2. 2. Why Do You Need an Estate Plan? <ul><li>If you don’t create one, the State does it for you (intestate succession laws are the “default estate plan”); this can lead to results you don’t want </li></ul><ul><li>Probate avoidance and estate tax minimization </li></ul><ul><li>Avoid family disputes </li></ul><ul><li>Appoint guardians for minor children </li></ul>
  3. 3. The Basic Estate Plan <ul><li>Last Will and Testament </li></ul><ul><li>General Durable Power of Attorney (very broad powers) </li></ul><ul><li>“Statutory Short Form” Power of Attorney (for financial matters) </li></ul><ul><li>Health Care Directive (your wishes on health care matters, especially treatment of terminal conditions) </li></ul>
  4. 4. What to do with the dogs (or cats) <ul><li>MN does not allow trusts for pets </li></ul><ul><li>Your will requires special language if you want to provide for someone to take care of your pets upon your death </li></ul>
  5. 5. What About Trusts? <ul><li>Use of a revocable trust takes away the need to probate your estate </li></ul><ul><li>BUT: make sure to fund the trust (i.e., re-title your assets in the name of the trust) </li></ul><ul><li>Easy to transfer assets to beneficiaries of a trust upon death of grantor </li></ul><ul><li>Private (probate – public proceeding through a court) </li></ul><ul><li>No tax benefit to a revocable trust </li></ul>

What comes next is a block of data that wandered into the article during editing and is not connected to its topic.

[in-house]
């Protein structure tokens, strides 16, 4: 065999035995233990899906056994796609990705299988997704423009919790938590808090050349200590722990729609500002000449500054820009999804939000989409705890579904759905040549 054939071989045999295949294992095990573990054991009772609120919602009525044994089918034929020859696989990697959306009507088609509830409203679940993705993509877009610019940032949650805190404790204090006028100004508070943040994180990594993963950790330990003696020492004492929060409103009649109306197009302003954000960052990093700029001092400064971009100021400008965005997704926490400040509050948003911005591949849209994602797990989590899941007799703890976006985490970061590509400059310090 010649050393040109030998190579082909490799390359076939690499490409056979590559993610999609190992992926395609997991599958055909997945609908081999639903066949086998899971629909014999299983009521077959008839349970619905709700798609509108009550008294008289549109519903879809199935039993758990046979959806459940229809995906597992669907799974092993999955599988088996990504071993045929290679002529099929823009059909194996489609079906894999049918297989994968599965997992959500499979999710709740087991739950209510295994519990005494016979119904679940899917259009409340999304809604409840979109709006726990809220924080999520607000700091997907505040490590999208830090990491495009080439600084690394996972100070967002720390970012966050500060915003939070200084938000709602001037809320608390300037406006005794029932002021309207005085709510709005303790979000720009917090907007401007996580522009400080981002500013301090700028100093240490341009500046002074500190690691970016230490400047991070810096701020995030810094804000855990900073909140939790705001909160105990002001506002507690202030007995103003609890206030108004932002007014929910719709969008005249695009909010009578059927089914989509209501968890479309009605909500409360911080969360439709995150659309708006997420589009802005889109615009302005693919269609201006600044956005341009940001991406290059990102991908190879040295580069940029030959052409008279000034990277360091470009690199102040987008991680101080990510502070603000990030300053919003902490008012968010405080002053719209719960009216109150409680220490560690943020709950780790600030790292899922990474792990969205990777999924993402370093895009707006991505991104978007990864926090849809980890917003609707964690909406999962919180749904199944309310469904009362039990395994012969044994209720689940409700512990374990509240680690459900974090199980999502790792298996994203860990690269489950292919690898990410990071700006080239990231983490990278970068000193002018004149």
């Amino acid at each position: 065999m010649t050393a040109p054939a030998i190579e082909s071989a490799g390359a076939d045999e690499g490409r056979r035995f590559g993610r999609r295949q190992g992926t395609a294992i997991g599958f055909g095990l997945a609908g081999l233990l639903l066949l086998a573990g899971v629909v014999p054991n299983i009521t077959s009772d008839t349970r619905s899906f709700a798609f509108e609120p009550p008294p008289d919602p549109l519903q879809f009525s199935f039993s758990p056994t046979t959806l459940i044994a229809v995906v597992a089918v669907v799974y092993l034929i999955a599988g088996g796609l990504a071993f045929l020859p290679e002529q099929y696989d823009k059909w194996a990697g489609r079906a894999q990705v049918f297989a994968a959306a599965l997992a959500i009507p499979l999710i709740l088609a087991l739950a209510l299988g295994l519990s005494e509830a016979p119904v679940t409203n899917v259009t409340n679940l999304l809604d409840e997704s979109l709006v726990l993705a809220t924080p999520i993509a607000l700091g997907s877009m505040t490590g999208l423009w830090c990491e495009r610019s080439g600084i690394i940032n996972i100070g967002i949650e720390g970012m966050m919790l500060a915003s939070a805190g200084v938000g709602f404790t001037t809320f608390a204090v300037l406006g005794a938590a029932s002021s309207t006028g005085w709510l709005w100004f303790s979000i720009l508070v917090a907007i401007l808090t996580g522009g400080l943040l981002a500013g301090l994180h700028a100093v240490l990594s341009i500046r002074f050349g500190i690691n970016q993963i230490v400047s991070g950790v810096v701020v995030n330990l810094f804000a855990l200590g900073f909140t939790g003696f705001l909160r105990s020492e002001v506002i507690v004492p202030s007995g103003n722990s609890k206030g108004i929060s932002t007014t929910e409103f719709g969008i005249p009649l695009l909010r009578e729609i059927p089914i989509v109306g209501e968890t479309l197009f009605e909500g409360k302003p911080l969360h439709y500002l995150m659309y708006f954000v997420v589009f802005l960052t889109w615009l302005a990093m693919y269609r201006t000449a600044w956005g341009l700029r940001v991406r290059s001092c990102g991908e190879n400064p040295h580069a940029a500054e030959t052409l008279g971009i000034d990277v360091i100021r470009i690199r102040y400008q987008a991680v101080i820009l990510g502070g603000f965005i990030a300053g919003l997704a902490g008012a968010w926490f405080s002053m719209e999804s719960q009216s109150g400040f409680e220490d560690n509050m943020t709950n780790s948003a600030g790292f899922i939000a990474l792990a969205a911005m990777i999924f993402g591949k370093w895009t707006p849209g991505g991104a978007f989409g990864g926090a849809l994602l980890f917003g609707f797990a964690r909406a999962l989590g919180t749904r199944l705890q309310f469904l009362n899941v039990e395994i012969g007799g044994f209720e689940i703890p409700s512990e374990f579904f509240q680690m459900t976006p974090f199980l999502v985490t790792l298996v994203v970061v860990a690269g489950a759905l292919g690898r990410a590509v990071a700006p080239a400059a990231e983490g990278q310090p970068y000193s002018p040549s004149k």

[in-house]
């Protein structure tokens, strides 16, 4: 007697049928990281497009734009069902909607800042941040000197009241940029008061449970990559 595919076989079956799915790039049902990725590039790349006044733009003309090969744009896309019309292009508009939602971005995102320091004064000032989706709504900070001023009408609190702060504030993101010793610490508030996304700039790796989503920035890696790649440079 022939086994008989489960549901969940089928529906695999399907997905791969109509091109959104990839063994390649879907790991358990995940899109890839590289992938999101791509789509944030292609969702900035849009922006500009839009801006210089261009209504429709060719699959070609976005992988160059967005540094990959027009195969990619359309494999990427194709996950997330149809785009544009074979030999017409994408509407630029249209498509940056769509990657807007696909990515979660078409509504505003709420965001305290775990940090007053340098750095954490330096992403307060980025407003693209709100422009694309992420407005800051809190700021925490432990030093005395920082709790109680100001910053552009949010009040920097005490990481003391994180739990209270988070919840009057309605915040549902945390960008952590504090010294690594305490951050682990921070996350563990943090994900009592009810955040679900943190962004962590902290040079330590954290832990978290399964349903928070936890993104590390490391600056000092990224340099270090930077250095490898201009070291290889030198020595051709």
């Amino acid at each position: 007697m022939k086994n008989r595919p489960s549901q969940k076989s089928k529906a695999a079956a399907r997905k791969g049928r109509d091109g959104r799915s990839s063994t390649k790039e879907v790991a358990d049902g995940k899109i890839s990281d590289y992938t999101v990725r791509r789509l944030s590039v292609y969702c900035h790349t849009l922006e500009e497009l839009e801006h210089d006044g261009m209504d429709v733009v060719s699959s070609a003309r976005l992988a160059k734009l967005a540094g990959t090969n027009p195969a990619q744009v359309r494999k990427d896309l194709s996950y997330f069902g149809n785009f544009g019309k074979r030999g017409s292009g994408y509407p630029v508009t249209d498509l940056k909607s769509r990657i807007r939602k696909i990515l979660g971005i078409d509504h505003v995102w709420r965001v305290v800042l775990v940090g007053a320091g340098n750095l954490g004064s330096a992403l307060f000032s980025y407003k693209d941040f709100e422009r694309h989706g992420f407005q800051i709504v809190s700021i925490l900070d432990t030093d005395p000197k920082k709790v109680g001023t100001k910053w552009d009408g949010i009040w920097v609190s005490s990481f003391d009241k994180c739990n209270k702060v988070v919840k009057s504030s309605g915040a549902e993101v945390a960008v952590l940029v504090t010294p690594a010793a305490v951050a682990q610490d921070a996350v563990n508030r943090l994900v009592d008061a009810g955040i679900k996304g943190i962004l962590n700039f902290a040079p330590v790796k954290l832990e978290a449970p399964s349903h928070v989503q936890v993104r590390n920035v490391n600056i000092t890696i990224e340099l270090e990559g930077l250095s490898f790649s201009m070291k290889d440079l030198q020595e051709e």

6. 6. Irrevocable Life Insurance Trusts <ul><li>Life insurance proceeds are non-probate assets </li></ul><ul><li>BUT: life insurance proceeds are included in your taxable estate for estate tax purposes </li></ul><ul><li>Solution: irrevocable life insurance trust (ILIT); after the policy/policies have been in the trust for three (3) years, the death benefits will be excluded from your taxable estate </li></ul>
  7. 7. Planning for Business Owners <ul><li>Nothing specific in intestacy statutes regarding transfers of businesses or real estate </li></ul><ul><li>Buy-sell agreements funded with life insurance; owner dies, other owner(s) buy his interest with life insurance proceeds </li></ul><ul><li>Real estate: family limited partnerships (FLPs) with gifting program (and use of valuation discounts) allow transfers to children/grandchildren free of gift tax </li></ul>